Mis à jour : 26 nov. 2018
Listen to the Weary blues: https://youtu.be/GgGhLUaZMJI
This boogie is made up of 2 big parts. From the beginning to measure 48, the A section consists in an introduction and a first theme on the F major key blues changes. From measure 49 to 128, the B section plays a second theme in the Bb major key and then solos on its chords changes. At last, a four measures coda concludes the piece.
Measures 1 to 12: the introduction
From measures 1 to 3 we can hear the FM tonic chord going downward in the 3 positions (root and the 2 inversions) from a relative high register. The left hand uses fast approach notes of each bass while the right hand is playing downward chord tones in 3rds from C to A and F.
Measures 3 and 4 the right hand starts swinging a blues motif immediately repeated by the left hand an octave lower. This motif uses the F major pentatonic scale (with the major 6th D) with a chromatic approach of the 3rd (A). Finally, a F7 chord in measure 4 brings a BbM6.
From measures 5 to 8, the right hand plays a rhythmic tonic pedal. Also note that the Bb chord alternates between BbM6 and Bb7. In measures 7 and 8, The FM6 chord over the C bass plays the role of what is called in classical music a 4th and 6th concluding inversion. As it is a boogie, the major 6th (D) can be added.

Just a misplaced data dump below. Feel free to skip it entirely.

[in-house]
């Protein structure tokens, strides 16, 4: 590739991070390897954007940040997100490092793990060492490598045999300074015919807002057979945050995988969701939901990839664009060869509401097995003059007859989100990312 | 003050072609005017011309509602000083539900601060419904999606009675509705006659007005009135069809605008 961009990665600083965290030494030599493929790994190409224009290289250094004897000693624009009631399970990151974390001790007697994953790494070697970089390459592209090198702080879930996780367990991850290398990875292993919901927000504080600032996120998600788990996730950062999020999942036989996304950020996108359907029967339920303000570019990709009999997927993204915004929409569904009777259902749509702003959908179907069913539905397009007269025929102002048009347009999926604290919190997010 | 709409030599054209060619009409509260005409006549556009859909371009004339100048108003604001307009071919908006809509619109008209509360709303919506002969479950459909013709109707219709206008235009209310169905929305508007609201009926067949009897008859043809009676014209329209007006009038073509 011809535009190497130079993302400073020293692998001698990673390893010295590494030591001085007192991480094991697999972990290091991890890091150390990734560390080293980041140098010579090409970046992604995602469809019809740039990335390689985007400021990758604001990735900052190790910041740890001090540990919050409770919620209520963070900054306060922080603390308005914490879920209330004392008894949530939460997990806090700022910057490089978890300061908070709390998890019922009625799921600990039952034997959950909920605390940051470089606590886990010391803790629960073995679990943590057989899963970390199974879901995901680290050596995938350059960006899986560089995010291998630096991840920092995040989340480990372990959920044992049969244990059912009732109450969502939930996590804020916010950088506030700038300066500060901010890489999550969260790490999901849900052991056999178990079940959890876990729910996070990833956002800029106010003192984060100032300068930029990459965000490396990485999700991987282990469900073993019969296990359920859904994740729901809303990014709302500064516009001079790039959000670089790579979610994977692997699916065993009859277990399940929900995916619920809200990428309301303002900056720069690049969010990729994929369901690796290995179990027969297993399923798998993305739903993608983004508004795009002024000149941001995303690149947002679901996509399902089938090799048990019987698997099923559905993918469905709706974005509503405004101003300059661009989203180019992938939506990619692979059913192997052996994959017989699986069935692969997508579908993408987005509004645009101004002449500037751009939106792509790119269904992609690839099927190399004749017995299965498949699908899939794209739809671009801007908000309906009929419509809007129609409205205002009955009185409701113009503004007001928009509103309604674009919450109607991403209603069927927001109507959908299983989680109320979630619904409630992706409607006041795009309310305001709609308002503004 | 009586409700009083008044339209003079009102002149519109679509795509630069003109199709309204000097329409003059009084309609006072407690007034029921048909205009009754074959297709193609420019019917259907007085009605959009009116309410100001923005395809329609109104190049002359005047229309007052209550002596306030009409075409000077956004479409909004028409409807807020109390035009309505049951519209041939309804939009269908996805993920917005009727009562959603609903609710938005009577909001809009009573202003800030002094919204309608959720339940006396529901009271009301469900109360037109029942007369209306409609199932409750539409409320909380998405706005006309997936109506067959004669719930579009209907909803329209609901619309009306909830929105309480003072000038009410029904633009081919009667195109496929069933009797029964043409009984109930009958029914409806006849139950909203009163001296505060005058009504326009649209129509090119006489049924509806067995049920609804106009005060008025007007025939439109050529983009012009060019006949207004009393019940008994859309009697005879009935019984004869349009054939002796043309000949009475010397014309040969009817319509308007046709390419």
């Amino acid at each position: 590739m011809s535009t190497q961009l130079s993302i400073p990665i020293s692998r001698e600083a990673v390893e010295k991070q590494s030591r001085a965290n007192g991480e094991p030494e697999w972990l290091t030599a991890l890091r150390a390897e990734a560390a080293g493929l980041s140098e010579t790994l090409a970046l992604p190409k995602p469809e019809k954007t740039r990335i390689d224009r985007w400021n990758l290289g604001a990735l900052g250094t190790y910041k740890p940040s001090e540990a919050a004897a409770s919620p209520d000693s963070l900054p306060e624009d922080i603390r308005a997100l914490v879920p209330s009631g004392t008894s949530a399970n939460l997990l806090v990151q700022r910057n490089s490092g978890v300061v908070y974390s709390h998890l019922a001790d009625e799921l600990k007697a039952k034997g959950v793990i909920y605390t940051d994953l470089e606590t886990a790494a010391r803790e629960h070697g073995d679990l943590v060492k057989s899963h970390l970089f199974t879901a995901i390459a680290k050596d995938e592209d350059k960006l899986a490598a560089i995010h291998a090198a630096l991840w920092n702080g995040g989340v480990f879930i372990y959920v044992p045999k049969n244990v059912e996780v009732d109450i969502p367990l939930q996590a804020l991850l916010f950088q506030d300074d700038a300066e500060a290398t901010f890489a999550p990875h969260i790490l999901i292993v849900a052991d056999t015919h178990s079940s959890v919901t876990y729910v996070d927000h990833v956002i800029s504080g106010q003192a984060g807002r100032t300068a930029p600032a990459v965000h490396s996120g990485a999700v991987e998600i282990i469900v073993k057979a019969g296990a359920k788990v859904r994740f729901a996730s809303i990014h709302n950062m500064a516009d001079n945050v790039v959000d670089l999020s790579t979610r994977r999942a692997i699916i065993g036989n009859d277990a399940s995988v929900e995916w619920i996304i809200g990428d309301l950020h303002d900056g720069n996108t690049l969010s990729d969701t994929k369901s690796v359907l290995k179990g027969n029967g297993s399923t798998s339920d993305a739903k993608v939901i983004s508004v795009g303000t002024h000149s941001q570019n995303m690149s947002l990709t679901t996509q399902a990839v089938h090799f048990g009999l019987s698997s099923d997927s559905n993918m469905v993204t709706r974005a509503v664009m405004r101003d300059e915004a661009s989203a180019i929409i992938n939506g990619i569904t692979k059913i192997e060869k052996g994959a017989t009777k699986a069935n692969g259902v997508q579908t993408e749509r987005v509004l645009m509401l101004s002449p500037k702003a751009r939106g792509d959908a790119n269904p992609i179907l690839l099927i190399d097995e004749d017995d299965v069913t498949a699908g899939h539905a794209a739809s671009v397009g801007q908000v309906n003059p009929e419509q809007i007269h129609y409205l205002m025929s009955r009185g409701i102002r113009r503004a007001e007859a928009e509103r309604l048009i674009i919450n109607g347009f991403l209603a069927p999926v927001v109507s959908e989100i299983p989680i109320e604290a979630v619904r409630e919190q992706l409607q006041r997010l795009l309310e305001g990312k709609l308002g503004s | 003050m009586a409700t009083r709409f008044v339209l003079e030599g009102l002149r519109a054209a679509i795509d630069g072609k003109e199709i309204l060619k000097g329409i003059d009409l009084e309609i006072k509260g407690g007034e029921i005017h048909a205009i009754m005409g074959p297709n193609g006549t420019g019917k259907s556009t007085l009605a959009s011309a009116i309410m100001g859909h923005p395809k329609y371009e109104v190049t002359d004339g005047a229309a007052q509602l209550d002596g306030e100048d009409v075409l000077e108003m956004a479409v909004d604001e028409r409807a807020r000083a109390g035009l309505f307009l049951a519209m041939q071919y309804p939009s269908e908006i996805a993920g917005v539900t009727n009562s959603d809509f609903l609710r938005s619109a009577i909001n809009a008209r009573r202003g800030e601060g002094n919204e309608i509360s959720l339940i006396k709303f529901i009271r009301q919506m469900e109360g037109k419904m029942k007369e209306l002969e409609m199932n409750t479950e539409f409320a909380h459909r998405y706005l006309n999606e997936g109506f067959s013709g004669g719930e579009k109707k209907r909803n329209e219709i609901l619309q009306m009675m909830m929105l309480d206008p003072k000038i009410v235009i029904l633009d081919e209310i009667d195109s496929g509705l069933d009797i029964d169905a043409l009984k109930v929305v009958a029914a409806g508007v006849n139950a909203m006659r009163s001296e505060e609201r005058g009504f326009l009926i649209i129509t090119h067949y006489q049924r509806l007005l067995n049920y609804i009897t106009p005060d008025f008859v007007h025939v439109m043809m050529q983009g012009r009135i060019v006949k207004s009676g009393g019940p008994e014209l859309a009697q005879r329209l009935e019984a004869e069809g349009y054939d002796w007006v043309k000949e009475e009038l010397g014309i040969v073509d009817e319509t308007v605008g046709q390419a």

In measures 9 and 10, the dominant C7 chord is the next logical step after the 4th and 6th chord. However note the rhythmic pedal Bb (the minor 7th) in the right hand. Also note the typical sound of the 6th intervals between the 2 hands played over the dominant bass with a swing rhythm. This is an efficient process used in blues or gospel.
End of measure 10: the FM chord is anticipated a quarter note before the first beat.
In measure 11, over the tonic bass, the left hand plays a downward chromatic motion from Eb to C. At the same time the right hand is playing chromatic downward 3rd. This chord progression is often used at the end of a phrase over a tonic bass. It is typical of the blues and can be found in Ray Charles’ music for example. It consists in the following chords: FM, F7, F°7 and G-7b5 (a minor subdominant).
Measure 13 to 36: The A theme
Suddenly the left hand plays a walking stride bass in octaves, following the FM6 chord tones, from the root to the major 6th. This bass pattern will later be used in the Madison style.
But there is an extended theme hidden in the ternary 3rd and octaves played by the right hand. Indeed, in measure 14 in the right hand note the embellishment and passing tones. In measure 16, the use of the minor 7th and the block chord increases tension and interest.